Are All Raw Food Diets Created Equal?

One of the the fastest growing aspects of veterinary medicine is holistic medicine, and along with that comes an increasing number of pet owners wishing to feed a more natural or species-appropriate diet. Many are willing to explore the topic of raw feeding, but have no idea where to start. Sometimes they find a raw feeding group on social media or buy books on raw feeding, but it can seem too complicated, leaving them at a loss. Some raw feeding groups are filled with people with very strong ideas about how to feed raw "correctly", resulting in hurt feelings and misunderstandings. For those afraid to try their hand at making their own raw pet food for their dogs and cats, turning to an already-prepared diet can be a great option. Unfortunately, navigating the raw pet food market can be just as confusing as navigating the kibble or canned food market.

Because pet food is a huge market generating billions of dollars in annual revenue, there are many small start-up companies looking for a way to make a quick buck. Yes, they are all supposed to be regulated by the FDA and they are supposed to meet AAFCO standards in order to be sold as complete diets. However, since FDA requires a kill step to negate pathogens in pet food, there are really very few, if any, raw foods that meet their standards. FDA has state regulators pulling packages of raw food from pet store shelves for testing, resulting in many recalls for "adulterated" food if pathogenic bacteria are found. Let's face it, dogs eat roadkill, so I think their stomachs can handle some bacteria, but this is how the big pet food companies are "influencing" regulators to make life difficult for the raw pet food companies.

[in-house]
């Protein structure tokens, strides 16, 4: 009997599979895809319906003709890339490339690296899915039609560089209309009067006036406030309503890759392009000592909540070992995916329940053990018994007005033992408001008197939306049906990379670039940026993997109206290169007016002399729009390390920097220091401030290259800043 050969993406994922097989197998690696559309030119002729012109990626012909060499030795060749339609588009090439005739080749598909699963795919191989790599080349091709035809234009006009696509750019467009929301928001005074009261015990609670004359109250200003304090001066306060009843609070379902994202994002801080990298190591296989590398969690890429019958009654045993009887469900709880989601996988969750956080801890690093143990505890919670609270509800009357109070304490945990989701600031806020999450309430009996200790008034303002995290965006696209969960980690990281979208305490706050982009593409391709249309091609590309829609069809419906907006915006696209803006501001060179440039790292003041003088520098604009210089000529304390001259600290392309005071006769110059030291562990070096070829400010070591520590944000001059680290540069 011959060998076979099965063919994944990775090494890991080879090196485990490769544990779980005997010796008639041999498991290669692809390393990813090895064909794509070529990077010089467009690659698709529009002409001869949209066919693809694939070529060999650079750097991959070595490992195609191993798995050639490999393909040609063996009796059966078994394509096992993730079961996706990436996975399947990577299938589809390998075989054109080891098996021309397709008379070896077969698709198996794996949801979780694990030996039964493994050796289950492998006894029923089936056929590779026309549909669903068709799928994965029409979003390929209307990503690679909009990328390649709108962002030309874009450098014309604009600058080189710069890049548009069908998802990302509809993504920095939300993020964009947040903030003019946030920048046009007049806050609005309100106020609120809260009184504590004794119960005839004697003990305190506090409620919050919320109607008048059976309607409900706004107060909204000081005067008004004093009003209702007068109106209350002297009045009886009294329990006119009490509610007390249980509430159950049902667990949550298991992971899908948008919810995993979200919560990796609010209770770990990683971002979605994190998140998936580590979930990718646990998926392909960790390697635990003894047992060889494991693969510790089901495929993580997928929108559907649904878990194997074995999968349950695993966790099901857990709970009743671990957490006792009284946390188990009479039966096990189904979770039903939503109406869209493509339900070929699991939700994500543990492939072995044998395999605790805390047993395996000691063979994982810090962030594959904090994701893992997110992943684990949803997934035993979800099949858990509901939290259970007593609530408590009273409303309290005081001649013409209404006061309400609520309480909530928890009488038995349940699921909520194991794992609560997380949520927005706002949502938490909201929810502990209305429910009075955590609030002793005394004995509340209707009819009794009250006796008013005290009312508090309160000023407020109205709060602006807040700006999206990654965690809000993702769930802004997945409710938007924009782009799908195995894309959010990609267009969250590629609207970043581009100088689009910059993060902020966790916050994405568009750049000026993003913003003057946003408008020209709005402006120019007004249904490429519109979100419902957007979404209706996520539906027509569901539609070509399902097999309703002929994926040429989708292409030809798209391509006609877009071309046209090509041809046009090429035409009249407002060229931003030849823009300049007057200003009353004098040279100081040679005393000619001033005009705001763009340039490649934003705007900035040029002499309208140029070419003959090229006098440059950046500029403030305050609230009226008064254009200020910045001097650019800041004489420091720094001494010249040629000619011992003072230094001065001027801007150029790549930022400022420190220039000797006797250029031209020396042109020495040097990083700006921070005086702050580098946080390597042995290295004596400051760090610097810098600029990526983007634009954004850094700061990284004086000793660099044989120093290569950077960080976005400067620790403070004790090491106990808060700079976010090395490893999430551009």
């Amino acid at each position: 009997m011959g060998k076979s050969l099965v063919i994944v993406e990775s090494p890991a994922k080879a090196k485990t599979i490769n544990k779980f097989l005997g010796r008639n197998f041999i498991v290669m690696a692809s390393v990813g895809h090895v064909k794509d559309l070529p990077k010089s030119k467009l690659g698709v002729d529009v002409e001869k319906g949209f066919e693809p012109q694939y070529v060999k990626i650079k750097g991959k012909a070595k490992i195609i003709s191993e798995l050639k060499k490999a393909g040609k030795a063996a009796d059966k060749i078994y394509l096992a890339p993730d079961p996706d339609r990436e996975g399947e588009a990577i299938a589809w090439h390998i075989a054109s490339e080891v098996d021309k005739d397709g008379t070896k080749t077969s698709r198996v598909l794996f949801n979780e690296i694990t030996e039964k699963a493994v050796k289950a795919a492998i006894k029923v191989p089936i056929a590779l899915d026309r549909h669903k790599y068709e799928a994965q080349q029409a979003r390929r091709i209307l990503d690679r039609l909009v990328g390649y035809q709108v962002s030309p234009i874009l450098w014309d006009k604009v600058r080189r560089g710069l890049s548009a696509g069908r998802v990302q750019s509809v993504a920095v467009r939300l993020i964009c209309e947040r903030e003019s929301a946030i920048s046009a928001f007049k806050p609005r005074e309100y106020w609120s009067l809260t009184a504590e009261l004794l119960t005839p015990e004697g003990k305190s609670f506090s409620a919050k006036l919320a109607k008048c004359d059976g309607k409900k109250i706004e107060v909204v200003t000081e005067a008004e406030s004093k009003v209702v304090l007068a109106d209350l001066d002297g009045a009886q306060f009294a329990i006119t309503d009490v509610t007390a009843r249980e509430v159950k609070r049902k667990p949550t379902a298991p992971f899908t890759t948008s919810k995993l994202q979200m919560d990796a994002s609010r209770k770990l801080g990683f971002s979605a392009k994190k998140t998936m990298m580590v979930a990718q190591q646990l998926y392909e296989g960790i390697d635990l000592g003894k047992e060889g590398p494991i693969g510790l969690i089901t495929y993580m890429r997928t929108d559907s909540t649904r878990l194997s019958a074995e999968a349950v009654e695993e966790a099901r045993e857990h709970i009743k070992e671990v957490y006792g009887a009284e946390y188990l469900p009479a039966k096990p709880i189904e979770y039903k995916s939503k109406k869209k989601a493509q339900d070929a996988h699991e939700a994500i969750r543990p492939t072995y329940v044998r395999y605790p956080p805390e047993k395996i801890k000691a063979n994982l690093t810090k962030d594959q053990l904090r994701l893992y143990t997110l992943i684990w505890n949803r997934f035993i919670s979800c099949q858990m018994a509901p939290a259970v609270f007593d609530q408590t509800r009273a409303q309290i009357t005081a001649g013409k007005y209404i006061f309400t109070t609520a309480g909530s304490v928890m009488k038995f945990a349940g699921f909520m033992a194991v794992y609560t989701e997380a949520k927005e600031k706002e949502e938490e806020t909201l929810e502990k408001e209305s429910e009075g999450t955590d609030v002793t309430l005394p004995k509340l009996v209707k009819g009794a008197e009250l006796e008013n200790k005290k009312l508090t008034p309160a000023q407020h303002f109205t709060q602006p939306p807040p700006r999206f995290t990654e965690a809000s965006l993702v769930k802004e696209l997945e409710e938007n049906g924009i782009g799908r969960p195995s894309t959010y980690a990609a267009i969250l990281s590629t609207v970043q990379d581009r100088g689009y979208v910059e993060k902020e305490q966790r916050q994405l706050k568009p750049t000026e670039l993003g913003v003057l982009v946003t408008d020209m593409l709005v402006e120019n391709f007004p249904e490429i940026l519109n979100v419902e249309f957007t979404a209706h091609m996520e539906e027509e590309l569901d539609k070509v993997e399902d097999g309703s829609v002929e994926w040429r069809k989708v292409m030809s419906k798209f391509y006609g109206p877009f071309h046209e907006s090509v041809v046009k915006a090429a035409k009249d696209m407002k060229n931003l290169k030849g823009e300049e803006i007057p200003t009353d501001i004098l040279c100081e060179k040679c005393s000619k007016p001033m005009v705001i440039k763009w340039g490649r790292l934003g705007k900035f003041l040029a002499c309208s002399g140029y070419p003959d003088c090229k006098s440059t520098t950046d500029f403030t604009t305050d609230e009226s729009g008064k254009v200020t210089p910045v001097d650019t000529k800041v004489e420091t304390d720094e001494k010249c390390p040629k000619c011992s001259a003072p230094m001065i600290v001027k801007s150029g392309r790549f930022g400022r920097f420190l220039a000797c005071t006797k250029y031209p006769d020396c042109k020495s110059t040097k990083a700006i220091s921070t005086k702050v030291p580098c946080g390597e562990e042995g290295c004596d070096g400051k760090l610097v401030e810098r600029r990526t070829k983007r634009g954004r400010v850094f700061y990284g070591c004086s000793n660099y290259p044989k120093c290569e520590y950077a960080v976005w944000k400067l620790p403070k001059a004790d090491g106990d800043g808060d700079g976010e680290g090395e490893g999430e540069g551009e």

Many raw food companies, particularly some of the regional or small companies, are selling "pet food" that is neither balanced or tested for nutritional value. A smart raw feeder will know whether the product comes close to having the right proportion of meat/bone/organ, whereas a new raw feeder may blindly assume the diet is fine for long term feeding with no supplementation. A good company will have a specific proportion of each ingredient that will be the same in every batch. If they cannot tell you the percentage of meat/bone/organs and fat/protein/moisture, as well as vitamin and mineral content, they have not done the testing and do not know.

I had a client come in saying she was feeding a raw pork product recommended by her agility trainer. The product was pork muscle meat only. No bones, therefore no calcium to balance the phosphorous. No organs to add necessary vitamins and minerals. The dog's coat was a mess and the dog developed cancer within a year. While the food may not have caused the cancer, the lack of proper nutrition left the immune system in a state of disarray, unable to fend off disease.

For those wishing to change to a raw diet, I recommend finding a reputable company that makes a complete product, as a starting point. Years ago, I started with Ian Billinghurst's BARF diet, which is no longer available in the United States. That enabled me to see how my dogs would fare on a raw diet. The results were dramatic, with more energy, better stool, better coats, and overall better health. I was encouraged to start researching and experimenting with my own raw formulas, leading to my ability to formulate menus for my dogs.

If you are new to raw feeding, start with a high quality complete diet. Once you feel comfortable feeding raw, it becomes much easier to start making your own food. Not everyone has the desire to make their own raw food and there is no reason you need to, with the huge number of reputable formulations available. Be sure to ask questions. Not all companies make the best quality.

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